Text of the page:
EUROPEAN FOREIGN POLICY SCORECARD 2015

Levant

40 - Israel and Palestine

Grade: B-
Unity 3/5
Resources 4/5
Outcome 4/10
Total 11/20
Scorecard 2012: C- (7/20)
Scorecard 2013: C+ (9/20)
Scorecard 2014: B+ (14/20)

The two-state solution slips further away, while the EU-funded conflict management system shows growing cracks.

The collapse of US-led talks in April was followed by the creation of a “government of national consensus” for the Palestinian Authority comprised of technocrats with Hamas support. The EU was supportive, but reconciliation and Gaza-West Bank governance re-unification has stalled. Summer’s 50-day conflict between Israel and Gaza left Gaza devastated and 2,100 Palestinians, 66 Israeli soldiers, and six Israeli civilians dead. Europe was largely marginal to mediation and ceasefire efforts, self-barred from contacts with Hamas and unable to agree a strong line on Israeli. Autumn saw sporadic individual acts of Palestinian violence targeting Israeli civilians in Jerusalem. Meanwhile, Israel approved construction of thousands of new homes in the settlements.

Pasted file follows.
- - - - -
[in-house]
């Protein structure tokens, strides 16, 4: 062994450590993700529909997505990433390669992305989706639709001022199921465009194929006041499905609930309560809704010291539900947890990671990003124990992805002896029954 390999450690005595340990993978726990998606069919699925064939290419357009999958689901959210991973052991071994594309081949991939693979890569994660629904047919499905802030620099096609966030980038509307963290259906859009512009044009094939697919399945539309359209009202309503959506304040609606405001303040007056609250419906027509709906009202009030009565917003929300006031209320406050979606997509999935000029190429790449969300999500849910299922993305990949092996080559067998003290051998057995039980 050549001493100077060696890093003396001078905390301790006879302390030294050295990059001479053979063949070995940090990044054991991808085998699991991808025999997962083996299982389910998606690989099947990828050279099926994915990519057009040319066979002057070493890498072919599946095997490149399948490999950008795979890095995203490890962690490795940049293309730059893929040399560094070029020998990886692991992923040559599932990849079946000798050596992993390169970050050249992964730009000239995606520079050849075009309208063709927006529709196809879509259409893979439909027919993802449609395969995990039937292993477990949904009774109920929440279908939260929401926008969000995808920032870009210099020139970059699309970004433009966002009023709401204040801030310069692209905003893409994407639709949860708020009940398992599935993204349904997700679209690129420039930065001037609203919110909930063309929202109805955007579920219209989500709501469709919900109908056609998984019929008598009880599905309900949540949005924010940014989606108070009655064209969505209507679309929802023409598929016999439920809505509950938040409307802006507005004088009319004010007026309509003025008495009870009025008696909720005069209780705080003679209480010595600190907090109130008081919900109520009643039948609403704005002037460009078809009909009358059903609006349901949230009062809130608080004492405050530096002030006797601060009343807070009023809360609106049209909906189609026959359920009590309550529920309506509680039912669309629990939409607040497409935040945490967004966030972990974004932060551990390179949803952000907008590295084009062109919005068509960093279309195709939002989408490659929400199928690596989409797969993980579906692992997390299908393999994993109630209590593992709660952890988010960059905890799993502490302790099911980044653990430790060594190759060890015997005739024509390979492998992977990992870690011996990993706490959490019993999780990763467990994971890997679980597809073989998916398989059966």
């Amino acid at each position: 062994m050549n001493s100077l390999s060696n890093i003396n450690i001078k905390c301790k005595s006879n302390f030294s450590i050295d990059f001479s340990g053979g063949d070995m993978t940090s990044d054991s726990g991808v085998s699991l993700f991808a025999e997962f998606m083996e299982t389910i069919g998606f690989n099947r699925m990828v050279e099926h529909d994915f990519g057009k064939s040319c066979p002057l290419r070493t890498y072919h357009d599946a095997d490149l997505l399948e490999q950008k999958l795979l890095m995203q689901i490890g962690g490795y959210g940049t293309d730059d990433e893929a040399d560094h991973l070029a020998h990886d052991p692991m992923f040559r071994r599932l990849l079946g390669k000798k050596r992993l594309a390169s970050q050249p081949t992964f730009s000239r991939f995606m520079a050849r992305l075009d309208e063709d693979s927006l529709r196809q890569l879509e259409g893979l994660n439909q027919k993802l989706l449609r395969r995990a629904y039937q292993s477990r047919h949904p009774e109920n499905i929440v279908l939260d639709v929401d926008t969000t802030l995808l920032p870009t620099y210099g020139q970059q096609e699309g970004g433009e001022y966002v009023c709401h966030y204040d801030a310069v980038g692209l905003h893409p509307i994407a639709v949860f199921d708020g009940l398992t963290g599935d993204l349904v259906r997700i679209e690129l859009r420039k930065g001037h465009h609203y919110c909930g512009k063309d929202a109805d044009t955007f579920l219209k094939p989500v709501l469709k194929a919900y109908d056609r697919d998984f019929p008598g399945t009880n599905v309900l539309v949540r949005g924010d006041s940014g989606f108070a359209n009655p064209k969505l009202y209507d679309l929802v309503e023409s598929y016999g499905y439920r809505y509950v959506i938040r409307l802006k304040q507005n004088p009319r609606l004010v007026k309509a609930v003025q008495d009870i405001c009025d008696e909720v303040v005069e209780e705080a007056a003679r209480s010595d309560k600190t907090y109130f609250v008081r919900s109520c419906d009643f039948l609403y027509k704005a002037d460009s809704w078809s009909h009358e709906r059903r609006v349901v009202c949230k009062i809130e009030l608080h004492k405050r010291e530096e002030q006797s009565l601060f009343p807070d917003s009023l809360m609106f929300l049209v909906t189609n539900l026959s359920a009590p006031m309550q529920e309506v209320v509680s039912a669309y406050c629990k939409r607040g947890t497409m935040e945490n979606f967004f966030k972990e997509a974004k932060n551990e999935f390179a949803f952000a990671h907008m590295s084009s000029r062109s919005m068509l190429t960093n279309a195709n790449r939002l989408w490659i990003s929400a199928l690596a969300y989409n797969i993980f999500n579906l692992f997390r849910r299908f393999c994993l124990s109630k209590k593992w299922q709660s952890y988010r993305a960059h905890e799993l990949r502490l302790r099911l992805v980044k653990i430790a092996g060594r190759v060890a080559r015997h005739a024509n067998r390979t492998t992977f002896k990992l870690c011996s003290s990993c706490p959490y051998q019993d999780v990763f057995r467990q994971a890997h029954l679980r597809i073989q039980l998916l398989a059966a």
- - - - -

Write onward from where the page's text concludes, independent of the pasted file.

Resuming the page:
Europeans responded to this steadily deteriorating situation in several ways. The policy of non-recognition of the Israeli settlements continued in 2014. Sixteen member states issued business advisories for European companies working in the Occupied Palestinian Territories, with a smaller number, including Germany, Ireland, Romania, Spain, and the UK, making special efforts to implement the EU Guidelines for awarding funding. The Czech Republic showed less willingness to do so. However, Europeans were reluctant to apply non-recognition further, for example by issuing settlement product guidelines. E3 efforts to secure a Security Council resolution on Gaza rehabilitation led nowhere. Europeans pledged $568 million at the donors’ conference in Cairo, but the situation in Gaza remains precarious. Europe’s considerable efforts to provide technical solutions to end the blockade achieved little. Without political progress, that is unlikely to change. Towards the end of the year, High Representative Federica Mogherini made Israel/Palestine her first international visit, E3 pushed for a Security Council resolution to outline the two-state goal and a deadline for achieving it, and several member states’ parliaments (UK, Ireland, Spain, France, and Luxembourg) and the EU Parliament voted to recognise the state of Palestine “in principle” following Sweden’s official recognition. Europe’s growing recognition of its own leverage, notably with the Israelis, has been only narrowly deployed, offset by the Palestinians leadership’s lack of strategy.